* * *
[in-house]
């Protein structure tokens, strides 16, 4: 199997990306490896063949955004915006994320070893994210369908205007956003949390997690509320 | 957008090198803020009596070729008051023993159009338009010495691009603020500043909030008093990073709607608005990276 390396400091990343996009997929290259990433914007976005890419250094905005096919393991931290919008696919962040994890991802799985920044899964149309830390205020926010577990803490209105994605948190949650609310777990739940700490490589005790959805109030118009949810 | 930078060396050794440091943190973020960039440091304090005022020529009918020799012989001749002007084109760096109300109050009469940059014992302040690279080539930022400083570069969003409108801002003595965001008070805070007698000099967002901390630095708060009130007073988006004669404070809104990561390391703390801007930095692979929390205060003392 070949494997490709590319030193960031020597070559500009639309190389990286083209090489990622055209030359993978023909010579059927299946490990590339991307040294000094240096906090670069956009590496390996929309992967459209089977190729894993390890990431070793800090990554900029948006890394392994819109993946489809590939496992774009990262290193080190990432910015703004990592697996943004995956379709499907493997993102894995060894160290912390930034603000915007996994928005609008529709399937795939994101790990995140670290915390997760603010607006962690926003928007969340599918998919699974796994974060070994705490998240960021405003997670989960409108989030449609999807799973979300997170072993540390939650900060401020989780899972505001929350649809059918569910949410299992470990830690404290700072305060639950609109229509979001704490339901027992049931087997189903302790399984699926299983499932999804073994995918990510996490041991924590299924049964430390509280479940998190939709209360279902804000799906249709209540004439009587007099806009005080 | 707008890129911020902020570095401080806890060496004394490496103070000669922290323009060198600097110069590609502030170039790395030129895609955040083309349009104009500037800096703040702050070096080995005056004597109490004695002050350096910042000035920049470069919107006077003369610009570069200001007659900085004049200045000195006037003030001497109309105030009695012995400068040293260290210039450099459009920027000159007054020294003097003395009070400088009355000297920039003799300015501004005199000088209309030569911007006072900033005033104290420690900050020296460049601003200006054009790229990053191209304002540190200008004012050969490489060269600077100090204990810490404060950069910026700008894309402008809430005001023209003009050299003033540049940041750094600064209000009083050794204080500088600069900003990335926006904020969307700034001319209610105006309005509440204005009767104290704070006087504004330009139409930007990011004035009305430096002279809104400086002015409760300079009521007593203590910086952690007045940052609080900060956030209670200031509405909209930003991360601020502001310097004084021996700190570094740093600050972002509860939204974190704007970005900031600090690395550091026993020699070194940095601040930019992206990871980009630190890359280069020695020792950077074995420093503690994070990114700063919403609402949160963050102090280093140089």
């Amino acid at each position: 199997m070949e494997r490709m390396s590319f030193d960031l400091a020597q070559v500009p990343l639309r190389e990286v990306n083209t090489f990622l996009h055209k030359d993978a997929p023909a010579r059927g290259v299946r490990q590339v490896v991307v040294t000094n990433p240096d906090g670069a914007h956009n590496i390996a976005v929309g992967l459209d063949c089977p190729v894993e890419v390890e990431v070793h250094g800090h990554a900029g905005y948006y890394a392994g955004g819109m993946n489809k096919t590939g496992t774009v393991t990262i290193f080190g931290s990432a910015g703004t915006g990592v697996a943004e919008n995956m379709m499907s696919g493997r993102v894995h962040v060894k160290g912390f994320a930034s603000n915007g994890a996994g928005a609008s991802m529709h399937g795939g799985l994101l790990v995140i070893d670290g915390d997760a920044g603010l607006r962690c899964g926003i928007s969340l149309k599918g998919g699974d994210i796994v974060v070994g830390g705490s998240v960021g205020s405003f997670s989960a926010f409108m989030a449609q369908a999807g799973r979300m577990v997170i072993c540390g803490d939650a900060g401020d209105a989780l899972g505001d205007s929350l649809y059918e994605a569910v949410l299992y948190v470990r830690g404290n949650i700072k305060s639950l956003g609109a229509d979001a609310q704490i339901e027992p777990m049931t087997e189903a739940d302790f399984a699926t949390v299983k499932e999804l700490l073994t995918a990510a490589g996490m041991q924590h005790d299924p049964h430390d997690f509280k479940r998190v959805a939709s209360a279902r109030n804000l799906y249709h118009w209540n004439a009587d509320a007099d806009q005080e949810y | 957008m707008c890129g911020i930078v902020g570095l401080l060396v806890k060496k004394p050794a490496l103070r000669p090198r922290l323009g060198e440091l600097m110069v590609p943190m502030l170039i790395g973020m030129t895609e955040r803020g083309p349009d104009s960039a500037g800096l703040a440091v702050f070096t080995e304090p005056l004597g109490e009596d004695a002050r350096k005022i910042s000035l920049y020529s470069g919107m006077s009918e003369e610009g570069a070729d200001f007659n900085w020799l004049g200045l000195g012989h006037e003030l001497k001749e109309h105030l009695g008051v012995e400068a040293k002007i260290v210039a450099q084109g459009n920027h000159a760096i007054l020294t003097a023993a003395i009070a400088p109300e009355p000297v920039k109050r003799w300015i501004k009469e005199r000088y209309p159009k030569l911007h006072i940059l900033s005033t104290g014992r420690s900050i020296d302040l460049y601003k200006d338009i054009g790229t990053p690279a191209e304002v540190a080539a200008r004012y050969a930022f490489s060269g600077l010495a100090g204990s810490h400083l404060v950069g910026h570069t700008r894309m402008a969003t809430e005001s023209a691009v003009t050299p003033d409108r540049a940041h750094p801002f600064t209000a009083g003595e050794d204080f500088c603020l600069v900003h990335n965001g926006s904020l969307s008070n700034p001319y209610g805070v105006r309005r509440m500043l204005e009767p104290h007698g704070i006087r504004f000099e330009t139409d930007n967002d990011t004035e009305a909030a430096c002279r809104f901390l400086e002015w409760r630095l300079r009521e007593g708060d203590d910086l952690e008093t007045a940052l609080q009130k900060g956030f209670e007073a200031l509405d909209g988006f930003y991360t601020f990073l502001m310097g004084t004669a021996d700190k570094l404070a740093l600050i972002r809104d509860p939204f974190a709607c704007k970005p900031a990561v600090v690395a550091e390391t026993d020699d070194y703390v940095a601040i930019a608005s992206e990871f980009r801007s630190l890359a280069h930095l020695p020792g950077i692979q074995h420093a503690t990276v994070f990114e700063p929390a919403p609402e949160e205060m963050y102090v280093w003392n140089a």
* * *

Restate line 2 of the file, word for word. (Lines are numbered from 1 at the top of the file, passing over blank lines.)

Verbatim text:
């Protein structure tokens, strides 16, 4: 199997990306490896063949955004915006994320070893994210369908205007956003949390997690509320 | 957008090198803020009596070729008051023993159009338009010495691009603020500043909030008093990073709607608005990276 390396400091990343996009997929290259990433914007976005890419250094905005096919393991931290919008696919962040994890991802799985920044899964149309830390205020926010577990803490209105994605948190949650609310777990739940700490490589005790959805109030118009949810 | 930078060396050794440091943190973020960039440091304090005022020529009918020799012989001749002007084109760096109300109050009469940059014992302040690279080539930022400083570069969003409108801002003595965001008070805070007698000099967002901390630095708060009130007073988006004669404070809104990561390391703390801007930095692979929390205060003392 070949494997490709590319030193960031020597070559500009639309190389990286083209090489990622055209030359993978023909010579059927299946490990590339991307040294000094240096906090670069956009590496390996929309992967459209089977190729894993390890990431070793800090990554900029948006890394392994819109993946489809590939496992774009990262290193080190990432910015703004990592697996943004995956379709499907493997993102894995060894160290912390930034603000915007996994928005609008529709399937795939994101790990995140670290915390997760603010607006962690926003928007969340599918998919699974796994974060070994705490998240960021405003997670989960409108989030449609999807799973979300997170072993540390939650900060401020989780899972505001929350649809059918569910949410299992470990830690404290700072305060639950609109229509979001704490339901027992049931087997189903302790399984699926299983499932999804073994995918990510996490041991924590299924049964430390509280479940998190939709209360279902804000799906249709209540004439009587007099806009005080 | 707008890129911020902020570095401080806890060496004394490496103070000669922290323009060198600097110069590609502030170039790395030129895609955040083309349009104009500037800096703040702050070096080995005056004597109490004695002050350096910042000035920049470069919107006077003369610009570069200001007659900085004049200045000195006037003030001497109309105030009695012995400068040293260290210039450099459009920027000159007054020294003097003395009070400088009355000297920039003799300015501004005199000088209309030569911007006072900033005033104290420690900050020296460049601003200006054009790229990053191209304002540190200008004012050969490489060269600077100090204990810490404060950069910026700008894309402008809430005001023209003009050299003033540049940041750094600064209000009083050794204080500088600069900003990335926006904020969307700034001319209610105006309005509440204005009767104290704070006087504004330009139409930007990011004035009305430096002279809104400086002015409760300079009521007593203590910086952690007045940052609080900060956030209670200031509405909209930003991360601020502001310097004084021996700190570094740093600050972002509860939204974190704007970005900031600090690395550091026993020699070194940095601040930019992206990871980009630190890359280069020695020792950077074995420093503690994070990114700063919403609402949160963050102090280093140089």